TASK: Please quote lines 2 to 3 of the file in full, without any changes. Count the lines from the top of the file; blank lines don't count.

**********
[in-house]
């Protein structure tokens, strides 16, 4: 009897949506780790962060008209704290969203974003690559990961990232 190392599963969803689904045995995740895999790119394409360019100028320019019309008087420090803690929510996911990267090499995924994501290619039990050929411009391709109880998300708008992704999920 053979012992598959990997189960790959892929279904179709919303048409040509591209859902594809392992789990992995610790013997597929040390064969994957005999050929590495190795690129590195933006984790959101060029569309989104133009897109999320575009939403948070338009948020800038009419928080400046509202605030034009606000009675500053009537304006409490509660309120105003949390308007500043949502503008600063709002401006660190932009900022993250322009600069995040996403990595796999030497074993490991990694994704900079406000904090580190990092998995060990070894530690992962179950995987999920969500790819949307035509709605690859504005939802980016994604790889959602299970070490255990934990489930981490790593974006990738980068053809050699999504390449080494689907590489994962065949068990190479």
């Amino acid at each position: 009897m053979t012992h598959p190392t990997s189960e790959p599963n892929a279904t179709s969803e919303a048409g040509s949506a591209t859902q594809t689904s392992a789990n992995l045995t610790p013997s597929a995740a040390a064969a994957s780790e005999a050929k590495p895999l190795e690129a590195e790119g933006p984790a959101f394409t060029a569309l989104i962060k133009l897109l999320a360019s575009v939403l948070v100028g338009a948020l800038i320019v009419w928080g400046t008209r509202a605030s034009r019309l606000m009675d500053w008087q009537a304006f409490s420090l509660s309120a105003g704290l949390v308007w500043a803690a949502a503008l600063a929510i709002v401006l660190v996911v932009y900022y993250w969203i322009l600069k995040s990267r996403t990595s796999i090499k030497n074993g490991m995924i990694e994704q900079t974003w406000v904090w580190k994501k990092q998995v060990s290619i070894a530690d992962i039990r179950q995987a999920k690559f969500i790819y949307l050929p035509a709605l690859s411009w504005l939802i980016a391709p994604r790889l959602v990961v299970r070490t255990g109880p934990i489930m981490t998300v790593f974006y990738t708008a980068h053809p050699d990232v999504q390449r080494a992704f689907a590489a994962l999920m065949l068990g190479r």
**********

């Protein structure tokens, strides 16, 4: 009897949506780790962060008209704290969203974003690559990961990232 190392599963969803689904045995995740895999790119394409360019100028320019019309008087420090803690929510996911990267090499995924994501290619039990050929411009391709109880998300708008992704999920 053979012992598959990997189960790959892929279904179709919303048409040509591209859902594809392992789990992995610790013997597929040390064969994957005999050929590495190795690129590195933006984790959101060029569309989104133009897109999320575009939403948070338009948020800038009419928080400046509202605030034009606000009675500053009537304006409490509660309120105003949390308007500043949502503008600063709002401006660190932009900022993250322009600069995040996403990595796999030497074993490991990694994704900079406000904090580190990092998995060990070894530690992962179950995987999920969500790819949307035509709605690859504005939802980016994604790889959602299970070490255990934990489930981490790593974006990738980068053809050699999504390449080494689907590489994962065949068990190479």
């Amino acid at each position: 009897m053979t012992h598959p190392t990997s189960e790959p599963n892929a279904t179709s969803e919303a048409g040509s949506a591209t859902q594809t689904s392992a789990n992995l045995t610790p013997s597929a995740a040390a064969a994957s780790e005999a050929k590495p895999l190795e690129a590195e790119g933006p984790a959101f394409t060029a569309l989104i962060k133009l897109l999320a360019s575009v939403l948070v100028g338009a948020l800038i320019v009419w928080g400046t008209r509202a605030s034009r019309l606000m009675d500053w008087q009537a304006f409490s420090l509660s309120a105003g704290l949390v308007w500043a803690a949502a503008l600063a929510i709002v401006l660190v996911v932009y900022y993250w969203i322009l600069k995040s990267r996403t990595s796999i090499k030497n074993g490991m995924i990694e994704q900079t974003w406000v904090w580190k994501k990092q998995v060990s290619i070894a530690d992962i039990r179950q995987a999920k690559f969500i790819y949307l050929p035509a709605l690859s411009w504005l939802i980016a391709p994604r790889l959602v990961v299970r070490t255990g109880p934990i489930m981490t998300v790593f974006y990738t708008a980068h053809p050699d990232v999504q390449r080494a992704f689907a590489a994962l999920m065949l068990g190479r």